Work and Rest

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S (Scripture): Psalm 127
1 Unless it is the Lord who builds the house,
the builders’ work is pointless.
Unless it is the Lord who protects the city,
the guard on duty is pointless.
2 It is pointless that you get up early and stay up late, eating the bread of hard labor
because God gives sleep to those he loves.

O (Observation): Pointless. That’s the common thread of this psalm. The people of God strive for so many things (building houses, protecting, overworking). The point the psalmist is making is that all of this labor is done in vain if not done “in the Lord.”

The Lord is the key to all of the work and rest that lies ahead for God’s people.

A (Application): I hope you hear the Word today, especially when it comes to work and rest. That is a HUGE issue for us in America in 2017.

I remember going to hear a speaker back while I was in college. His motivation was this: the person who works 60 hours per week will do more and make more money than the person who works 40 hours per week; and the person who works 80 hours per week will make more than the person who works 60 hours per week.

That never sat well with me. Now I have a clearer understanding of why it didn’t sit well: God gives sleep to those he loves.

Lots of other scriptures support the balance of work and rest, and today’s Word is of importance. Getting up too early or staying up too late (in order to be more productive) is silly, it’s pointless. You work at like 50% efficiency when you’re tired and need sleep. So sleep!

I understand we all have deadlines, but don’t let staying up late and getting up early be the norm. Don’t let that lifestyle be the default for your production in this world. You will cause damage to your life and your loved ones when you go down that path.

Embrace the sleep God gives you. Turn it all over to God. Rest your weary mind.

P (Prayer): Lord, keep us in our work and our rest. Amen.


Stepping out in Faith

S (Scripture): John 11:11 After Jesus said this [to the disciples], he added, “Our friend Lazarus has fallen asleep. But I am going there to awaken him.” 12 Then the disciples replied, “Lord, if he has fallen asleep, he will recover.” 13 (Now Jesus had been talking about his death, but they thought he had been talking about real sleep.)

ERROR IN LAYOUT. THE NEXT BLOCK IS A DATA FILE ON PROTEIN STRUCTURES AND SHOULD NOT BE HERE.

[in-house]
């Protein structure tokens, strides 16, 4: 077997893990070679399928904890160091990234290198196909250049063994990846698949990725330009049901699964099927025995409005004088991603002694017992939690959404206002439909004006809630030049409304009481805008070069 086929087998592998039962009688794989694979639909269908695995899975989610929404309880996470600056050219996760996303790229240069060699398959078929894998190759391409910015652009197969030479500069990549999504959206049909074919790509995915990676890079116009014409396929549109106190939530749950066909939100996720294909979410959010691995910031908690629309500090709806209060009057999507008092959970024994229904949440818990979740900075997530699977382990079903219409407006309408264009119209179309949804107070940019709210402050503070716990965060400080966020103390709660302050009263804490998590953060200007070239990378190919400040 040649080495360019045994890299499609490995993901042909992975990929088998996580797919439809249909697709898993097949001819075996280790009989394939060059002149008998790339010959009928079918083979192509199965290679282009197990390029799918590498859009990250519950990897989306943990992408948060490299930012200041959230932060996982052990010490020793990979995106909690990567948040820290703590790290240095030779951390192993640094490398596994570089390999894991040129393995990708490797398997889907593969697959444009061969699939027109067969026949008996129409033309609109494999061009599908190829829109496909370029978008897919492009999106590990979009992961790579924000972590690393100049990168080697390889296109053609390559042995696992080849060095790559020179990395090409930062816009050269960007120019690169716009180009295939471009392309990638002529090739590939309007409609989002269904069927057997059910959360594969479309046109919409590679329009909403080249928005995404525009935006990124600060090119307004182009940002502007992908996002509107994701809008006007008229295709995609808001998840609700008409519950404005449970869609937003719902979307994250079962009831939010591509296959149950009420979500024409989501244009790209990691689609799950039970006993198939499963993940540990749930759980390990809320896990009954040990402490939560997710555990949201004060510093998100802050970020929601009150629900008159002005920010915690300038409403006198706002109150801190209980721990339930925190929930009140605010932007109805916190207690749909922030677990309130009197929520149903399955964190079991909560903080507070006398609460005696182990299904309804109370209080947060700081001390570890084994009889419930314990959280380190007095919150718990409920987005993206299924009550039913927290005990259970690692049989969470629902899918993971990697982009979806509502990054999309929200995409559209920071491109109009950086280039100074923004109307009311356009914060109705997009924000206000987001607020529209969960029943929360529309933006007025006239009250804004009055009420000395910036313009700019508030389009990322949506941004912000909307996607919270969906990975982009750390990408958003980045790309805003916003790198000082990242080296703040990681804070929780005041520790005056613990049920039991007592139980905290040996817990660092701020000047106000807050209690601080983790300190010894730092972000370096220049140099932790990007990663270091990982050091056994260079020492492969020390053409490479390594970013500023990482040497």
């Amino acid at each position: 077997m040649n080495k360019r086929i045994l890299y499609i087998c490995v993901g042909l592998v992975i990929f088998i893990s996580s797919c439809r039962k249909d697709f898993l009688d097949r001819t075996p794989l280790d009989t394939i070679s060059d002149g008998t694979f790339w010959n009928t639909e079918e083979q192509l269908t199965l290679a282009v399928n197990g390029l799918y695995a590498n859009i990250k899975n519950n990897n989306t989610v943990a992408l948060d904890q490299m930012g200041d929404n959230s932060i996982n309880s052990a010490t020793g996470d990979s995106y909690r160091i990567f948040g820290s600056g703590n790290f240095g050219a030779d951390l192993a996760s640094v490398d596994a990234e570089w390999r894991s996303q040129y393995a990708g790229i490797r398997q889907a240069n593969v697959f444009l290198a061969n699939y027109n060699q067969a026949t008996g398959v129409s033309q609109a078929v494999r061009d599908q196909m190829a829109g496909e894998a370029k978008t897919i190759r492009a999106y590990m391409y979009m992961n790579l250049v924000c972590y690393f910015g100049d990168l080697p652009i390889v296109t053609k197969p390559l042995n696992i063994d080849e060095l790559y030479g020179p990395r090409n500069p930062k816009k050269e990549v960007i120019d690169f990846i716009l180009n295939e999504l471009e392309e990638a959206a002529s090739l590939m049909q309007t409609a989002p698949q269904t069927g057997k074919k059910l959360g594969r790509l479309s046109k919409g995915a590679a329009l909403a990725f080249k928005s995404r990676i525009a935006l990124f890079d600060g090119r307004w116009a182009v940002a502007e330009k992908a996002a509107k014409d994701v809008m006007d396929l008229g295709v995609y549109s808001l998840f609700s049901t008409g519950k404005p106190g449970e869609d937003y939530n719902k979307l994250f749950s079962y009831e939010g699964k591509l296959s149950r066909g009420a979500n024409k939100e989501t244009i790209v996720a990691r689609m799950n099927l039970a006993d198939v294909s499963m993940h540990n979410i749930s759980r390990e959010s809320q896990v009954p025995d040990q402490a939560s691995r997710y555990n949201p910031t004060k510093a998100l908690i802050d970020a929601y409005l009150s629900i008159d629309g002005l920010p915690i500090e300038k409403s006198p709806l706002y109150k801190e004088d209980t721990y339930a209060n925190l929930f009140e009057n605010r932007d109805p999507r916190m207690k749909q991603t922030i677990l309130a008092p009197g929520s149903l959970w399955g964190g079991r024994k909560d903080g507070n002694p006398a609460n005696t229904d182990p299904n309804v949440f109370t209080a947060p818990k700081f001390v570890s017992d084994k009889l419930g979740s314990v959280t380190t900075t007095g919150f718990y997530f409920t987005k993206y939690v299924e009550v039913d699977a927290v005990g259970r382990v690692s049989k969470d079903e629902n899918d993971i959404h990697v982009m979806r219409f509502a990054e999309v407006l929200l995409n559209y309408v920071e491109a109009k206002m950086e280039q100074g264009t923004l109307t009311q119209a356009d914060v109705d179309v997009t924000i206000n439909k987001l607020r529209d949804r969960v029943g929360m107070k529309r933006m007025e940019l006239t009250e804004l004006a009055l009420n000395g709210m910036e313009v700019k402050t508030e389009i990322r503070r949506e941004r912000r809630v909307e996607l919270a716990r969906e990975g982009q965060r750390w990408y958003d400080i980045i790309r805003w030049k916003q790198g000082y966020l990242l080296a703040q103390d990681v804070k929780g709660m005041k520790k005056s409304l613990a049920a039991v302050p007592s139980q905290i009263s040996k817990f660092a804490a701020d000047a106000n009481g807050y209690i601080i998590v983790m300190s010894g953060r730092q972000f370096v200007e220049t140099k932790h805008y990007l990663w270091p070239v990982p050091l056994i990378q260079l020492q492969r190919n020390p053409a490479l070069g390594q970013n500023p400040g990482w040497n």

14 Then Jesus told them plainly, “Lazarus has died, 15 and I am glad for your sake that I was not there, so that you may believe…”

O (Observation):  Jesus is full of double-meanings in this Gospel text.   Lazarus has indeed died, but Jesus’ point is that he has only fallen asleep, because Jesus will resuscitate Lazarus’ body. 

What good will this do?  Isn’t it better for Jesus to just prevent Lazarus’ death?  Maybe…but perhaps  Jesus is going for something deeper, here.  Perhaps Jesus sees this opportunity to show folks that death is but for a little while…that we will all be raised one day. 

This course of action was not without danger.  Raising Lazarus from the dead scared enough of the Jewish leaders that it is likely the reason for Jesus’ eventual death … and resurrection.  

A (Application):  How many of us step outside of ourselves long enough to test our faith?   To test God?   I’m not saying I want to tempt God, but when God lays something on my heart, I try to follow through.  

In the past, I’ve reached out to the Muslim community of Murfreesboro, TN.   That has helped me to forge some great relationships across borders I hadn’t crossed before.  

My church and I have stepped out to be a part of the recognition and support of the gay and lesbian community in Murfreesboro by being present at the PrideFest a few months ago.  

And recently, God has spoken to me in terms of recognizing the difficulty of black and white race relations and to explore some conversations about recognizing personal and corporate sin and repentance and forgiveness. This has led to me engaging in conversations with a local politician in Murfreesboro about enacting change for the good of the community. 

This Christmas, our congregation will be working with a local after-school program to donate gifts and distribute them.   

Each of these steps takes time to develop the faith necessary to step out.  These steps take a community gathered together for a common mission and vision of caring for all people and sharing God’s love with them.   

These can be scary steps.  These steps can shake one’s faith…but God is already out there leading the way…and we are simply stepping in to be the hands of God.  

Let us boldly step out in faith… as reformers… as children of God. 

What is the scariest faith step you have ever taken?

P (Prayer): Lord, protect us as we wander into unchartered waters.  Amen.  

The Spoils Go to the Victor!… …and the followers

 S (Scripture): 1 Coronthians 15:50 Now this is what I am saying, brothers and sisters: Flesh and blood cannot inherit the kingdom of God, nor does the perishable inherit the imperishable. 15:51 Listen, I will tell you a mystery: We will not all sleep, but we will all be changed – 15:52 in a moment, in the blinking of an eye, at the last trumpet. For the trumpet will sound, and the dead will be raised imperishable, and we will be changed. 15:53 For this perishable body must put on the imperishable, and this mortal body must put on immortality. 15:54 Now when this perishable puts on the imperishable, and this mortal puts on immortality, then the saying that is written will happen,